Q: Your books are for a grown up audience, I was wondering what inspired you to do a children’s picture book?
Jennifer and I were introduced in… uuuuhm… 1996? Yeah, Wiki tells me that DBZ aired on YTV in 96.
Anyway, I had become enamored of Sailor Moon in 1995 when it aired on YTV (and lucky me, later I got to work with one of the voice directors and take some voice acting workshops from directors and talent alike), and followed that into DBZ. From DBZ I found fanfiction, and in fanfiction I found author Ruthanne Reid.
(Although, at the time, she had her fanfic pseudonym and so did I.)
Ruthanne introduced me to fanartist Jennifer, and we all chatted. I stayed in touch with Jennifer through university, where she sent me fan art and did a poster for my first play, and did some art based on the novel I was writing at the time.
In 2002, when I wrote the poem that comprises the book, Jennifer and I noodled around with the idea of doing some sort of illustrated version of it, but a webcomic was too involved for both of us (being, as we were, in school and part time jobs), and frankly self-publishing as we know it now hadn’t been invented yet.
We lot touch after Jennifer got married and began a family, but a few years later I had the opportunity to offer up the poem to a morbid little poetry chap book. The publisher and I discussed having all the poems illustrated, and I remembered the doodles Jennifer had already conceived. I got back in touch with Jennifer, and we had some discussions. She mocked up some thumbnails, but then unfortunately the publishing house collapsed and the project was cancelled.
Several more years passed, and I forgot about the poem. Eventually I was interviewed by Arial Burnz of ParaNormalRadio, and she reminded me that the poem existed. I discussed it with my agent, and we agreed that it would be a fun project for me to selfpub the poem as a picture book, and I got back in contact with Jennifer again! I figured there was no point in going elsewhere when Jennifer and I had already done so much work on the book.
And here we are!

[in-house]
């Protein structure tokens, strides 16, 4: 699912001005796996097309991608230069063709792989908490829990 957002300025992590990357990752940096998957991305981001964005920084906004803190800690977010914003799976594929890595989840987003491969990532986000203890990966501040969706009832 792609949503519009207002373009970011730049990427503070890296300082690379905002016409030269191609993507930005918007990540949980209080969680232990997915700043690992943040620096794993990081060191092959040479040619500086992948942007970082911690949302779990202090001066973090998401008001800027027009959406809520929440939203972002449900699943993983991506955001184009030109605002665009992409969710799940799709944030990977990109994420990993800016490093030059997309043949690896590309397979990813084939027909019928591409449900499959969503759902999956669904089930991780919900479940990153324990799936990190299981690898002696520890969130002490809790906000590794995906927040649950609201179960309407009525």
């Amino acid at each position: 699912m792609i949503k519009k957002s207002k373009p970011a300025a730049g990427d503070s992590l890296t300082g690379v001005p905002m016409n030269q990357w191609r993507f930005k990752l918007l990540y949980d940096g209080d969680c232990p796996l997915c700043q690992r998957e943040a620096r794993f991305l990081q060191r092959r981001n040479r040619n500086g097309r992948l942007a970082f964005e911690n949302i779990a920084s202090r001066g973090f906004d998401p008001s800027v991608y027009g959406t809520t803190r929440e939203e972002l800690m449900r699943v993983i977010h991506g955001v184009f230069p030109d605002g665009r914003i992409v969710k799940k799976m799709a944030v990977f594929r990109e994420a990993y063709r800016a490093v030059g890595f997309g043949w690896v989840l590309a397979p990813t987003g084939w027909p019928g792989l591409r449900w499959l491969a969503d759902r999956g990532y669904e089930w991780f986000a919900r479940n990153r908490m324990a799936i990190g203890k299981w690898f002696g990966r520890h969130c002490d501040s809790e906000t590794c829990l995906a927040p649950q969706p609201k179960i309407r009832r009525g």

Q: How do you choose which images to illustrate for the book?
I mentioned in a previous answer that illustrator Jennifer Vendrig and I had had the opportunity to talk a lot about the poem before we came to project, so that was very helpful. We already had a “look” established, and we already knew what the characters looked like through a few weeks of trial-and-error pencil sketches where she mostly said “Well, what about this, this and this?” and I said, “Yes! I love that, that, but maybe make that like this?” and she said “Yes! And–” (You get the point.)
When I reapproached Jennifer about doing the picture book, one of the first contractual items we discussed was how much drawing she would be doing. We agreed on the number of illustrations – one for every two stanzas – and Jennifer broke the whole thing down into a sort of a story board.
She provided me with three doodles for each stanza to choose from, and when I made my choices we discussed why I thought those were best, and what she wanted to do with it. The nice thing is, I really like Jennifer’s art, and I’ve known her as an artist for so long that in commissioning her to illustrate the book, I knew exactly what to expect. I wasn’t disappointing – I love the work!
Once we had the doodle-thumbnails locked down, Jennifer began doing pencil sketches of each illustration. She sends them to me in batches, and we discuss little changes or additions as needed. Then I sign off on the pictures. Once I’ve signed off on all of them, she’ll begin the inking process and creating the illustration for the cover.
In the meantime, Jennifer is drawing to a size spec, and the interior designer and I are working together to get the draft-layout together so that when Jennifer provides the final inked pictures, we can just drop them into place and go!
Jennifer also illustrated the announcement picture! Isn’t it cute?